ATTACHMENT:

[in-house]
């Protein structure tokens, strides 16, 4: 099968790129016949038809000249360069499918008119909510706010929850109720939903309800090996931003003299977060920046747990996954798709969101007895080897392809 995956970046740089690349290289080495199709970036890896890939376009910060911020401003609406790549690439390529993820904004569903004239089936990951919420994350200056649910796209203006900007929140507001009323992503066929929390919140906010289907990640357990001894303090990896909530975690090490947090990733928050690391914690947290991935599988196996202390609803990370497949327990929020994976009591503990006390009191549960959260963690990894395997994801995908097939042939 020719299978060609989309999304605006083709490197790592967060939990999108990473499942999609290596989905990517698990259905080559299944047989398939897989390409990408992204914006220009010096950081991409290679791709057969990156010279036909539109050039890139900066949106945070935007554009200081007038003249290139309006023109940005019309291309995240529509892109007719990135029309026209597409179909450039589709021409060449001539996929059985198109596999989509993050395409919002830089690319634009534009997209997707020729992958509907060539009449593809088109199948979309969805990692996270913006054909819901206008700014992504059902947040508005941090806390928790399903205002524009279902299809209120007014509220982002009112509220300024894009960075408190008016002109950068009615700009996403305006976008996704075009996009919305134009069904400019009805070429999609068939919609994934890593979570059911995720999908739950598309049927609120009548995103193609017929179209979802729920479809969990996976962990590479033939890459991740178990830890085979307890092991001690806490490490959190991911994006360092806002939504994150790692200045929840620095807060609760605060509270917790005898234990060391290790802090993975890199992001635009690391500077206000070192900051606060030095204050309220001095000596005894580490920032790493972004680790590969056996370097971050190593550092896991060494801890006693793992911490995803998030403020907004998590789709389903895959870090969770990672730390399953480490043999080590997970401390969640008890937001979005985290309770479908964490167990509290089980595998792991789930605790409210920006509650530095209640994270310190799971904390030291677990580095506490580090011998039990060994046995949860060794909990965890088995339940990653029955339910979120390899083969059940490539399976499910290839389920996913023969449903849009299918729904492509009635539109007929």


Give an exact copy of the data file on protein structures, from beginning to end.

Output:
[in-house]
């Protein structure tokens, strides 16, 4: 099968790129016949038809000249360069499918008119909510706010929850109720939903309800090996931003003299977060920046747990996954798709969101007895080897392809 995956970046740089690349290289080495199709970036890896890939376009910060911020401003609406790549690439390529993820904004569903004239089936990951919420994350200056649910796209203006900007929140507001009323992503066929929390919140906010289907990640357990001894303090990896909530975690090490947090990733928050690391914690947290991935599988196996202390609803990370497949327990929020994976009591503990006390009191549960959260963690990894395997994801995908097939042939 020719299978060609989309999304605006083709490197790592967060939990999108990473499942999609290596989905990517698990259905080559299944047989398939897989390409990408992204914006220009010096950081991409290679791709057969990156010279036909539109050039890139900066949106945070935007554009200081007038003249290139309006023109940005019309291309995240529509892109007719990135029309026209597409179909450039589709021409060449001539996929059985198109596999989509993050395409919002830089690319634009534009997209997707020729992958509907060539009449593809088109199948979309969805990692996270913006054909819901206008700014992504059902947040508005941090806390928790399903205002524009279902299809209120007014509220982002009112509220300024894009960075408190008016002109950068009615700009996403305006976008996704075009996009919305134009069904400019009805070429999609068939919609994934890593979570059911995720999908739950598309049927609120009548995103193609017929179209979802729920479809969990996976962990590479033939890459991740178990830890085979307890092991001690806490490490959190991911994006360092806002939504994150790692200045929840620095807060609760605060509270917790005898234990060391290790802090993975890199992001635009690391500077206000070192900051606060030095204050309220001095000596005894580490920032790493972004680790590969056996370097971050190593550092896991060494801890006693793992911490995803998030403020907004998590789709389903895959870090969770990672730390399953480490043999080590997970401390969640008890937001979005985290309770479908964490167990509290089980595998792991789930605790409210920006509650530095209640994270310190799971904390030291677990580095506490580090011998039990060994046995949860060794909990965890088995339940990653029955339910979120390899083969059940490539399976499910290839389920996913023969449903849009299918729904492509009635539109007929």